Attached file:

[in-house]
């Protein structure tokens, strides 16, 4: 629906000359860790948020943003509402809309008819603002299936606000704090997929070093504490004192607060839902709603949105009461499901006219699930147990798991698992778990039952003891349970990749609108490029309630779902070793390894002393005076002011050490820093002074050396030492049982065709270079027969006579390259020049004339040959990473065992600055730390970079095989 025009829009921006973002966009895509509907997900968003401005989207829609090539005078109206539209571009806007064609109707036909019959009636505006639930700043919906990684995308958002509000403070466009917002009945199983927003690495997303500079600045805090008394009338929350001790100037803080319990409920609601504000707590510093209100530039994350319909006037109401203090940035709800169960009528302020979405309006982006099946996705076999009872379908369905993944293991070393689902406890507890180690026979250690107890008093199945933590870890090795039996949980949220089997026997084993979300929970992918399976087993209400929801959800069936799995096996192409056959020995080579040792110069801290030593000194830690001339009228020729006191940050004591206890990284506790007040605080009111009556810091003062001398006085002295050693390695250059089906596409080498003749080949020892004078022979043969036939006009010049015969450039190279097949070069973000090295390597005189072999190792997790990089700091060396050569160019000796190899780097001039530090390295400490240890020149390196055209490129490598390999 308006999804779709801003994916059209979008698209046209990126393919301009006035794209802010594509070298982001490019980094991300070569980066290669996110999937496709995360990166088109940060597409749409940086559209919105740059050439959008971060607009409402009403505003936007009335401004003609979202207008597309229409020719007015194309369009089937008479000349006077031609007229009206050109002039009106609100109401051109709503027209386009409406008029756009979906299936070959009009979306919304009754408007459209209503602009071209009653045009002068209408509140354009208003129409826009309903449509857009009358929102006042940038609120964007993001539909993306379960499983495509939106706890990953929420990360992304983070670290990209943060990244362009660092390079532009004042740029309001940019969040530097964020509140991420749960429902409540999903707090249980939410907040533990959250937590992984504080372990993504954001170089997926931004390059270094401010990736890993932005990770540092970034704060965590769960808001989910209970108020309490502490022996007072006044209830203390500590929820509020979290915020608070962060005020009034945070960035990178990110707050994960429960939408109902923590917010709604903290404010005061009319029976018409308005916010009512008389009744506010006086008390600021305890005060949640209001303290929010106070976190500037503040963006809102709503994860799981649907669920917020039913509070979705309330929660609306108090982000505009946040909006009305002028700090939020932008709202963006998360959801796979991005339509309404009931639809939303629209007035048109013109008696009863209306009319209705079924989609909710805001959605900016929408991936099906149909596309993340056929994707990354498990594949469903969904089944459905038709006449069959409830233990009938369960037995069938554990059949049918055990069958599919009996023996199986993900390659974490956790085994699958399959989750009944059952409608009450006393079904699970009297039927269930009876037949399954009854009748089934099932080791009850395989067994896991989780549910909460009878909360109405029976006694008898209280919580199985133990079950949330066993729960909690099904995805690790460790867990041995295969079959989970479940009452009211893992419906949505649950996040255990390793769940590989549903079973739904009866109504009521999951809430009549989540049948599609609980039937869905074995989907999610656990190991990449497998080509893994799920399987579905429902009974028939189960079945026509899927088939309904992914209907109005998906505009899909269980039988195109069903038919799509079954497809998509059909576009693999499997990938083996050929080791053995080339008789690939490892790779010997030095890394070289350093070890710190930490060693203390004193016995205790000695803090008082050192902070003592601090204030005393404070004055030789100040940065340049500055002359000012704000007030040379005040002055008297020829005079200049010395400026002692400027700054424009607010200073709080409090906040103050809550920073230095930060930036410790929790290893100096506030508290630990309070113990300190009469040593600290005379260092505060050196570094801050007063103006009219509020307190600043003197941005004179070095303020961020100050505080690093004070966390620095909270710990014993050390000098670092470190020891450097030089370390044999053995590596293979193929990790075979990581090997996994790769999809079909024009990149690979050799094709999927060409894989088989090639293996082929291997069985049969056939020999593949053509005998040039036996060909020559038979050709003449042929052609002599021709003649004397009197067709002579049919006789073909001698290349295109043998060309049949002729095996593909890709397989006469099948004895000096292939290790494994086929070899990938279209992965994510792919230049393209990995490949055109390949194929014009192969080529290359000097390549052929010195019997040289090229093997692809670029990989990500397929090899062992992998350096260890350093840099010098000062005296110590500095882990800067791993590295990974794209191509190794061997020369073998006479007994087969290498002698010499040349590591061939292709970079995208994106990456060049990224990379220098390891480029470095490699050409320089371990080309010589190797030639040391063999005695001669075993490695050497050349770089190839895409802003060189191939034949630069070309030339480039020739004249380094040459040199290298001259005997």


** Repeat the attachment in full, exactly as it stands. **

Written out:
[in-house]
């Protein structure tokens, strides 16, 4: 629906000359860790948020943003509402809309008819603002299936606000704090997929070093504490004192607060839902709603949105009461499901006219699930147990798991698992778990039952003891349970990749609108490029309630779902070793390894002393005076002011050490820093002074050396030492049982065709270079027969006579390259020049004339040959990473065992600055730390970079095989 025009829009921006973002966009895509509907997900968003401005989207829609090539005078109206539209571009806007064609109707036909019959009636505006639930700043919906990684995308958002509000403070466009917002009945199983927003690495997303500079600045805090008394009338929350001790100037803080319990409920609601504000707590510093209100530039994350319909006037109401203090940035709800169960009528302020979405309006982006099946996705076999009872379908369905993944293991070393689902406890507890180690026979250690107890008093199945933590870890090795039996949980949220089997026997084993979300929970992918399976087993209400929801959800069936799995096996192409056959020995080579040792110069801290030593000194830690001339009228020729006191940050004591206890990284506790007040605080009111009556810091003062001398006085002295050693390695250059089906596409080498003749080949020892004078022979043969036939006009010049015969450039190279097949070069973000090295390597005189072999190792997790990089700091060396050569160019000796190899780097001039530090390295400490240890020149390196055209490129490598390999 308006999804779709801003994916059209979008698209046209990126393919301009006035794209802010594509070298982001490019980094991300070569980066290669996110999937496709995360990166088109940060597409749409940086559209919105740059050439959008971060607009409402009403505003936007009335401004003609979202207008597309229409020719007015194309369009089937008479000349006077031609007229009206050109002039009106609100109401051109709503027209386009409406008029756009979906299936070959009009979306919304009754408007459209209503602009071209009653045009002068209408509140354009208003129409826009309903449509857009009358929102006042940038609120964007993001539909993306379960499983495509939106706890990953929420990360992304983070670290990209943060990244362009660092390079532009004042740029309001940019969040530097964020509140991420749960429902409540999903707090249980939410907040533990959250937590992984504080372990993504954001170089997926931004390059270094401010990736890993932005990770540092970034704060965590769960808001989910209970108020309490502490022996007072006044209830203390500590929820509020979290915020608070962060005020009034945070960035990178990110707050994960429960939408109902923590917010709604903290404010005061009319029976018409308005916010009512008389009744506010006086008390600021305890005060949640209001303290929010106070976190500037503040963006809102709503994860799981649907669920917020039913509070979705309330929660609306108090982000505009946040909006009305002028700090939020932008709202963006998360959801796979991005339509309404009931639809939303629209007035048109013109008696009863209306009319209705079924989609909710805001959605900016929408991936099906149909596309993340056929994707990354498990594949469903969904089944459905038709006449069959409830233990009938369960037995069938554990059949049918055990069958599919009996023996199986993900390659974490956790085994699958399959989750009944059952409608009450006393079904699970009297039927269930009876037949399954009854009748089934099932080791009850395989067994896991989780549910909460009878909360109405029976006694008898209280919580199985133990079950949330066993729960909690099904995805690790460790867990041995295969079959989970479940009452009211893992419906949505649950996040255990390793769940590989549903079973739904009866109504009521999951809430009549989540049948599609609980039937869905074995989907999610656990190991990449497998080509893994799920399987579905429902009974028939189960079945026509899927088939309904992914209907109005998906505009899909269980039988195109069903038919799509079954497809998509059909576009693999499997990938083996050929080791053995080339008789690939490892790779010997030095890394070289350093070890710190930490060693203390004193016995205790000695803090008082050192902070003592601090204030005393404070004055030789100040940065340049500055002359000012704000007030040379005040002055008297020829005079200049010395400026002692400027700054424009607010200073709080409090906040103050809550920073230095930060930036410790929790290893100096506030508290630990309070113990300190009469040593600290005379260092505060050196570094801050007063103006009219509020307190600043003197941005004179070095303020961020100050505080690093004070966390620095909270710990014993050390000098670092470190020891450097030089370390044999053995590596293979193929990790075979990581090997996994790769999809079909024009990149690979050799094709999927060409894989088989090639293996082929291997069985049969056939020999593949053509005998040039036996060909020559038979050709003449042929052609002599021709003649004397009197067709002579049919006789073909001698290349295109043998060309049949002729095996593909890709397989006469099948004895000096292939290790494994086929070899990938279209992965994510792919230049393209990995490949055109390949194929014009192969080529290359000097390549052929010195019997040289090229093997692809670029990989990500397929090899062992992998350096260890350093840099010098000062005296110590500095882990800067791993590295990974794209191509190794061997020369073998006479007994087969290498002698010499040349590591061939292709970079995208994106990456060049990224990379220098390891480029470095490699050409320089371990080309010589190797030639040391063999005695001669075993490695050497050349770089190839895409802003060189191939034949630069070309030339480039020739004249380094040459040199290298001259005997």